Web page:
A box of rockets and confetti from the near-riots was given to Cambridge University Library in 1921Sian Collins

When the question was first posited in 1897 of whether women attending Girton and Newnham should be granted Cambridge degrees equal in value to those awarded to men, male undergraduates protested by burning effigies of female scholars and throwing fireworks into the windows of women’s colleges.

Now, a series of items collected during the Cambridge street protests opposing admission of women to the University – rockets, confetti, and eggshells from the near-riots – are to be photographed and archived for public record.

In celebration of the 1897 decision, male protesters maimed and decapitated an effigy of a female Cambridge student

Archivist Sian Collins, of the University Library Department of Archives and Modern Manuscripts, said that the materials offer insight into an “extraordinary time”. She told the BBC, “it’s not an eyewitness description or a newspaper report – these were actual items used to victimise people, things that don’t normally survive”.

An entry description of the artifacts detailed how they serve as a “tangible and unusual reminder of the depth of outrage felt by male students in Cambridge” at the prospect of “granting equality to female students”.

When the Senate House vote was first held in 1897 on whether to accept women as full members of the University, female students suffered a defeat of 661 votes in favour and 1,707 votes opposed – a decision which would not be overturned until 1948. In celebration of the 1897 decision, male protesters maimed and decapitated an effigy of a female Cambridge student before pushing the remains through the gates of Newnham College.

It will offer a glimpse into a period of Cambridge’s history malaised by its archaism, where its community was not only lagging behind the curve, but actively – and violently – fighting against it.

A second Senate House vote on whether to grant female students full membership to the University was held in 1921. The repeated defeat of the motion inspired a crowd of male undergraduates to use a coal trolley as a battering ram, smashing and partially destroying Newnham College’s Clough Memorial Gates.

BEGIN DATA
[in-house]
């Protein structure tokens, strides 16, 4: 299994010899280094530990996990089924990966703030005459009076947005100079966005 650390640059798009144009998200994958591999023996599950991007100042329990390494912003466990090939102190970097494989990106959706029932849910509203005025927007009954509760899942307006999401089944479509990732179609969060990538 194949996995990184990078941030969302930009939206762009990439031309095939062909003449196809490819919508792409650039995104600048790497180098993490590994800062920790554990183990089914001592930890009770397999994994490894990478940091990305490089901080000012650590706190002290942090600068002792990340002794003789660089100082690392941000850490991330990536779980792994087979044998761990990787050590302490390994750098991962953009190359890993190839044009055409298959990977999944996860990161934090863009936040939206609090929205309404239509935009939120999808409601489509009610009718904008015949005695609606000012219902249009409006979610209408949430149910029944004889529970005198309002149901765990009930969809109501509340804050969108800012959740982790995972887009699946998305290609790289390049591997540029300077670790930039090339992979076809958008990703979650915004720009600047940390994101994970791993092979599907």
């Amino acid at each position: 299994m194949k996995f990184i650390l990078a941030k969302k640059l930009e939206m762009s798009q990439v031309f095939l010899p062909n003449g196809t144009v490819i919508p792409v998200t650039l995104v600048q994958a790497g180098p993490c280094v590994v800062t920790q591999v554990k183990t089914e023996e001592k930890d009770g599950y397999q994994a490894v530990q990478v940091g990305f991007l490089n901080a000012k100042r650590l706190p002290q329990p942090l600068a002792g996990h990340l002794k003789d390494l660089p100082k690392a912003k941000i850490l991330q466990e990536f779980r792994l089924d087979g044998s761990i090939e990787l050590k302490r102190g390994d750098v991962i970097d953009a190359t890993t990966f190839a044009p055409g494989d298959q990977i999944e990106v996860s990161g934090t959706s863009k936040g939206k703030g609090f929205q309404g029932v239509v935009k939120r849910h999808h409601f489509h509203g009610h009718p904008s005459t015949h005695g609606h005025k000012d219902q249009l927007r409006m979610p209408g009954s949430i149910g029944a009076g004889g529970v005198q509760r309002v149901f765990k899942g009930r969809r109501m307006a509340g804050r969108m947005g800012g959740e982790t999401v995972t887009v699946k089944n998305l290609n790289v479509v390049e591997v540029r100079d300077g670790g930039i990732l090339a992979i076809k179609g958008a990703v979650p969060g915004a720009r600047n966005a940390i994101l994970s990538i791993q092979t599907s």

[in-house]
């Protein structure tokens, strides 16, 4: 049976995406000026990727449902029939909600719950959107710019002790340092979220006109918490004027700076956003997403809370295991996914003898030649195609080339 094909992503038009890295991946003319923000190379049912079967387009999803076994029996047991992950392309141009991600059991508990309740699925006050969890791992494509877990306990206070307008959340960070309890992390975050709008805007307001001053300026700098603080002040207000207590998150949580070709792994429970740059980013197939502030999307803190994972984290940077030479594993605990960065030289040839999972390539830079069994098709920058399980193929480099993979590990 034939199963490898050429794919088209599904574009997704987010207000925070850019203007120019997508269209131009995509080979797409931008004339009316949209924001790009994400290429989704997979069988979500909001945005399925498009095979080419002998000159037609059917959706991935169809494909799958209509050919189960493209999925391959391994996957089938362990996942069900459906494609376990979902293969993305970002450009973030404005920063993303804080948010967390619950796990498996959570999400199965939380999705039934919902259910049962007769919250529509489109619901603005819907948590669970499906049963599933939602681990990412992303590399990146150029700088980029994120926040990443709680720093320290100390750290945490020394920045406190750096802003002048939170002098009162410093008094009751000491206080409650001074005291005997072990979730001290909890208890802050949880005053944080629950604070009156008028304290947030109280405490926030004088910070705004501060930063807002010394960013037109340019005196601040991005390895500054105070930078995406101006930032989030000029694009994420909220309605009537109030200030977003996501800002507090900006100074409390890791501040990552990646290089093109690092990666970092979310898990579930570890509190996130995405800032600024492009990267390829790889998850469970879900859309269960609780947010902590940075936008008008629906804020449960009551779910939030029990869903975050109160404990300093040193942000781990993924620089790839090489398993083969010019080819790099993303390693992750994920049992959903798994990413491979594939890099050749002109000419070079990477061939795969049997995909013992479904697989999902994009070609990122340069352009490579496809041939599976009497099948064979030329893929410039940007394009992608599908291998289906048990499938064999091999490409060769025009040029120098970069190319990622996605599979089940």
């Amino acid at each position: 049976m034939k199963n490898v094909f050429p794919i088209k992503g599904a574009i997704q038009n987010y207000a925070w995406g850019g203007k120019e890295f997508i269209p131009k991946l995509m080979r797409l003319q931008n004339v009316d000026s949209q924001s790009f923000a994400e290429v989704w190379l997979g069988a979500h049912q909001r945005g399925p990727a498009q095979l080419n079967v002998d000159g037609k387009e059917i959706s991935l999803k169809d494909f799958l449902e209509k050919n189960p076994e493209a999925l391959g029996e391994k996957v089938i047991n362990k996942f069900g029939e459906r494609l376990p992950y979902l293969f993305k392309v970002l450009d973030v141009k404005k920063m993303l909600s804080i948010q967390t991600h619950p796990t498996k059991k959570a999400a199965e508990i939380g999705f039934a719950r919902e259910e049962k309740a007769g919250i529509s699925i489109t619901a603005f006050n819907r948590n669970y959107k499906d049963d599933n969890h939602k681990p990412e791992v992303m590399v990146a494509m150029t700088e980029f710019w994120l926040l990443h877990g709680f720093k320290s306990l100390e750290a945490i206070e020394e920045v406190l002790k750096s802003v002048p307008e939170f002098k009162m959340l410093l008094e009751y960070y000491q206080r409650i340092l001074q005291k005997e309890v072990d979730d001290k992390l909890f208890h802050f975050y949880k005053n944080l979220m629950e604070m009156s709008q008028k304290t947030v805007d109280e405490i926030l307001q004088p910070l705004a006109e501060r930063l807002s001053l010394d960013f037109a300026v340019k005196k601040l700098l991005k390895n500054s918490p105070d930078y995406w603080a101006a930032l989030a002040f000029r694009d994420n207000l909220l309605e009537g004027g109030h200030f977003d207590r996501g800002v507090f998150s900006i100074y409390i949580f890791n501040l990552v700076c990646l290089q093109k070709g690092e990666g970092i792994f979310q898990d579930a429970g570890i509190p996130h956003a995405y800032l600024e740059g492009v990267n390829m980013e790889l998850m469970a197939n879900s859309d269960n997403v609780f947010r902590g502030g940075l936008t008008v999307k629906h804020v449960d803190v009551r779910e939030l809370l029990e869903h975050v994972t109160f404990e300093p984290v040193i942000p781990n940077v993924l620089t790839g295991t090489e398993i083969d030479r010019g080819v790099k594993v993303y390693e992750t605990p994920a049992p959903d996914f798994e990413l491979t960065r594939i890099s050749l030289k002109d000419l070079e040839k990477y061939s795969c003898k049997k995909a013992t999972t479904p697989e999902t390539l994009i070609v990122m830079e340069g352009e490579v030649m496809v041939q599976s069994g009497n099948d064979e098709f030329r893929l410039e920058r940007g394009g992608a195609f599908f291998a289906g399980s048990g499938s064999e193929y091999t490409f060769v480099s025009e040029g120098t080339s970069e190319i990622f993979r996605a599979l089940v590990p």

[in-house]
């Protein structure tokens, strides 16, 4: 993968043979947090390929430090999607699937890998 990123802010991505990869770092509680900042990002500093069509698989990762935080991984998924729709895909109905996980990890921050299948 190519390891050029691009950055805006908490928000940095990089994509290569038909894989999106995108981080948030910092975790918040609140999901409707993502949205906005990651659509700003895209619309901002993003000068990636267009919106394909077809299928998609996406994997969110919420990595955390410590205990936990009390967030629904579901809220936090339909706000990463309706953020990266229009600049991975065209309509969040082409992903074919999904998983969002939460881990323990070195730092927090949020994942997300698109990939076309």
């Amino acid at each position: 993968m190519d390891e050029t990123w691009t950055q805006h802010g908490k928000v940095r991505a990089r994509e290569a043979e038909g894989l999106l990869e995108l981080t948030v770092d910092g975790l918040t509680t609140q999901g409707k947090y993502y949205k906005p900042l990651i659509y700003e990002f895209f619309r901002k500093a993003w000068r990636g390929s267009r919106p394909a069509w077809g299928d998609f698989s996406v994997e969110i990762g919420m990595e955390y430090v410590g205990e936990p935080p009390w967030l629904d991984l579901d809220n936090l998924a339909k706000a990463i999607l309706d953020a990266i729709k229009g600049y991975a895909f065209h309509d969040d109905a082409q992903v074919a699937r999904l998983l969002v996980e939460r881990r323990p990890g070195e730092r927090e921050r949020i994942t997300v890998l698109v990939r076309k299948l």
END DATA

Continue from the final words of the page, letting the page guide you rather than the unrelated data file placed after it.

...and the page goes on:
Cambridge University’s history with its female students has been fraught with institutional apathy, and its progression toward equality slow: as men violently opposed the push for equal University status, several women made landmark academic achievements to little acclaim – their Tripos marks not considered comparable to male students who had taken identical exams.

Cambridge was the last university in the UK to grant its female students equal rights, despite having allowed women to attend certain lectures from the 1870s, and to take Cambridge exams from 1881.

The last Cambridge college to fully integrate women did so even later, in 1988, when Magdalene accepted its first cohort of women. In protest of the decision at the time, Magdalene men wore black armbands and flew the college’s flag at half-mast, ‘mourning’ the end to an exclusively male College.


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The artifacts from the 1897 protests, currently stored at Cambridge University Library, are to be digitised by a process which may involve the use of 3-D imagery. Cambridge Digital Library announced that it would digitise the items after its entry received a plurality of votes in the Library’s ‘digitisation competition’, where certain objects were voted on whether to be made publicly available online. A Portolan chart of the Aegean Sea, the paintings and drawings of the Royal Observatory in Greenwich, and the ‘Golden Book’ of the Cambridge University Music Club, are also set to be made digitally available to the public.

When the 1897 artifacts were suggested for digitisation by the Cambridge Digital Library, an entry description wrote, “these fragile items bring home how physically threatening it must have felt for these women, who simply wanted their hard work and exam success acknowledged equally.” In providing public access to the symbols of the anti-women riots, the Library offers a glimpse into a period of Cambridge’s history malaised by its archaism, where its community was not only lagging behind the curve, but actively – and violently – fighting against it.

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